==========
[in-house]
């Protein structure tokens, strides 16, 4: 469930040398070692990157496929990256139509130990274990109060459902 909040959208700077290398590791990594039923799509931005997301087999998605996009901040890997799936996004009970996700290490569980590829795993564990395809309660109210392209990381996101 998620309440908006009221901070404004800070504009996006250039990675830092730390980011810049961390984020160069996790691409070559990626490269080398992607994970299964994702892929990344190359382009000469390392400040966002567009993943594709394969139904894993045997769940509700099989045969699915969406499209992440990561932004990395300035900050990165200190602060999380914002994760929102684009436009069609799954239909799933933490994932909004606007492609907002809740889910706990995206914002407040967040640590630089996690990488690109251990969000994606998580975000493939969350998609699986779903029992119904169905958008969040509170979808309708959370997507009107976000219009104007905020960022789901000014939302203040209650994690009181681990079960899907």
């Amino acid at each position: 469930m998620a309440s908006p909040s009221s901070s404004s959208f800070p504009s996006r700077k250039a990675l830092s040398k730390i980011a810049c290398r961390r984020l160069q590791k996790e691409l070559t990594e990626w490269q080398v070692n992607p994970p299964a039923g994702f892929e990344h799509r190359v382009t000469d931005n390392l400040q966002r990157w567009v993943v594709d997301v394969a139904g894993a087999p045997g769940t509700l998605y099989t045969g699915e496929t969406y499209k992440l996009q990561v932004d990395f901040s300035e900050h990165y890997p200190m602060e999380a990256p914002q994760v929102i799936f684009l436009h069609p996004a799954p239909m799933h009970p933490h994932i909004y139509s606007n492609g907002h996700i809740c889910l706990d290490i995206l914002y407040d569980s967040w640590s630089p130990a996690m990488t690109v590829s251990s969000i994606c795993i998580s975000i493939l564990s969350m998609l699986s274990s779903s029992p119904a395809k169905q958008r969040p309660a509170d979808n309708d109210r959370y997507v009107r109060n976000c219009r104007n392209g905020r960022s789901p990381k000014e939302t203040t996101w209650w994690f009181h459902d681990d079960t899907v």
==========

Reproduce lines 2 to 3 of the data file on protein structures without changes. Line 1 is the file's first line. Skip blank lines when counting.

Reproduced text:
């Protein structure tokens, strides 16, 4: 469930040398070692990157496929990256139509130990274990109060459902 909040959208700077290398590791990594039923799509931005997301087999998605996009901040890997799936996004009970996700290490569980590829795993564990395809309660109210392209990381996101 998620309440908006009221901070404004800070504009996006250039990675830092730390980011810049961390984020160069996790691409070559990626490269080398992607994970299964994702892929990344190359382009000469390392400040966002567009993943594709394969139904894993045997769940509700099989045969699915969406499209992440990561932004990395300035900050990165200190602060999380914002994760929102684009436009069609799954239909799933933490994932909004606007492609907002809740889910706990995206914002407040967040640590630089996690990488690109251990969000994606998580975000493939969350998609699986779903029992119904169905958008969040509170979808309708959370997507009107976000219009104007905020960022789901000014939302203040209650994690009181681990079960899907």
């Amino acid at each position: 469930m998620a309440s908006p909040s009221s901070s404004s959208f800070p504009s996006r700077k250039a990675l830092s040398k730390i980011a810049c290398r961390r984020l160069q590791k996790e691409l070559t990594e990626w490269q080398v070692n992607p994970p299964a039923g994702f892929e990344h799509r190359v382009t000469d931005n390392l400040q966002r990157w567009v993943v594709d997301v394969a139904g894993a087999p045997g769940t509700l998605y099989t045969g699915e496929t969406y499209k992440l996009q990561v932004d990395f901040s300035e900050h990165y890997p200190m602060e999380a990256p914002q994760v929102i799936f684009l436009h069609p996004a799954p239909m799933h009970p933490h994932i909004y139509s606007n492609g907002h996700i809740c889910l706990d290490i995206l914002y407040d569980s967040w640590s630089p130990a996690m990488t690109v590829s251990s969000i994606c795993i998580s975000i493939l564990s969350m998609l699986s274990s779903s029992p119904a395809k169905q958008r969040p309660a509170d979808n309708d109210r959370y997507v009107r109060n976000c219009r104007n392209g905020r960022s789901p990381k000014e939302t203040t996101w209650w994690f009181h459902d681990d079960t899907v």